Tattoo inks are made of pigments and carriers. Carriers act as a solvent that carries the pigment from the point of the needle trauma to the dermis layer of the skin. Some carriers used include ethyl alcohol, water, methanol, and rubbing alcohol and are used to keep the ink evenly mixed. Inks are generally available in a range of colors and can be mixed or thinned to customize them.
Although tattoo inks are subject to regulation by the U.S. Food and Drug Administration, the regulation is not generally followed. It’s common for tattoo ink pigments to be the same as industrial-strength colors made for computer printers and automobile paint.
Professional inks are usually made from iron oxides, plastics, and metal salts. Some heavy metals used to create certain pigments are lead, mercury, iron, zinc, copper, and carbon. Specialty inks can create glow-in-the-dark and blacklight-sensitive tattoos as well. These high-quality inks make laser tattoo removal more difficult because they’re made to withstand certain elements and last a lifetime.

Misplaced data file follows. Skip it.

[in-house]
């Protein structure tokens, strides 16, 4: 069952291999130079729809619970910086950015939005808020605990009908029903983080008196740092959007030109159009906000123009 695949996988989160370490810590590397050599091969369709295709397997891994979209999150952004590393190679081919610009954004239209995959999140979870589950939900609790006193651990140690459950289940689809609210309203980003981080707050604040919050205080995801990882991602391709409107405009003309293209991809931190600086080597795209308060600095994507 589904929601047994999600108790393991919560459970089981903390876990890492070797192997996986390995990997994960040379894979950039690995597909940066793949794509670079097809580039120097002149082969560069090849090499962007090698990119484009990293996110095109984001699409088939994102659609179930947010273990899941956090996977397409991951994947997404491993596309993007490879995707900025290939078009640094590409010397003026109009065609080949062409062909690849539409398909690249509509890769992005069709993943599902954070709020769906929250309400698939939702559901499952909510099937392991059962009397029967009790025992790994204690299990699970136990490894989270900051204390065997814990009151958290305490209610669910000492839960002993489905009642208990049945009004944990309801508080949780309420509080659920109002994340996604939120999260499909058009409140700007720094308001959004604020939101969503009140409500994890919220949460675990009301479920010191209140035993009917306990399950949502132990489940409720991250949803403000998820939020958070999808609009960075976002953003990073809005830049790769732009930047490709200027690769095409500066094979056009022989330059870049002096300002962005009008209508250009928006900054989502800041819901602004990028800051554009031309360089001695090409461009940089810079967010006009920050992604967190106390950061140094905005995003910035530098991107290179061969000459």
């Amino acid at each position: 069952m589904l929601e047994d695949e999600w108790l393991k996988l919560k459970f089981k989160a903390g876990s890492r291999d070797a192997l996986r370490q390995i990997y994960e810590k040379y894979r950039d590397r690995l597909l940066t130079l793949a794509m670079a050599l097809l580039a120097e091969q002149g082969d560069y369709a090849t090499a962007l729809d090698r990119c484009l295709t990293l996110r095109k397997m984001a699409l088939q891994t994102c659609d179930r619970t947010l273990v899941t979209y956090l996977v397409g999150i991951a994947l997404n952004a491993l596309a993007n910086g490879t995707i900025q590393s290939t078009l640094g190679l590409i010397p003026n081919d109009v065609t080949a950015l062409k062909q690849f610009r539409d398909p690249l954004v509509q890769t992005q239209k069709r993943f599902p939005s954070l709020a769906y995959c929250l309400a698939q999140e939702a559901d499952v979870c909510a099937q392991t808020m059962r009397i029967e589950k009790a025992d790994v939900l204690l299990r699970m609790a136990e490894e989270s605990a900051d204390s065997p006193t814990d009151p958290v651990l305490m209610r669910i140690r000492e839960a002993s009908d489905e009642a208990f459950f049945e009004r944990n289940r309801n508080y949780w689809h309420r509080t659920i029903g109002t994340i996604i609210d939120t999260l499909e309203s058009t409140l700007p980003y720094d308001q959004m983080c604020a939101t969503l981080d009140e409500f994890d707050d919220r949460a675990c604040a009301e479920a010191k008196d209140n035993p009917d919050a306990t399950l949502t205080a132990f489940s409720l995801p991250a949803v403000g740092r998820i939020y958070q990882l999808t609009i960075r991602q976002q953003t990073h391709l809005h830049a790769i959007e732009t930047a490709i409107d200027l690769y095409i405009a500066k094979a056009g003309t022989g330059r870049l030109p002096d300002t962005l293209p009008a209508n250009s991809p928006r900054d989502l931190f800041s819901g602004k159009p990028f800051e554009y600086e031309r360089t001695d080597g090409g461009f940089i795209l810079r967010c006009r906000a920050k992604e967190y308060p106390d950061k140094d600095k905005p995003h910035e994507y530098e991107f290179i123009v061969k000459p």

Amateur or homemade inks are typically very low quality or made from ingredients that are found around the house, including pen ink, dirt, soot, or even blood. Fortunately, these amateur tattoos and low-quality inks make laser tattoo removal easier to achieve.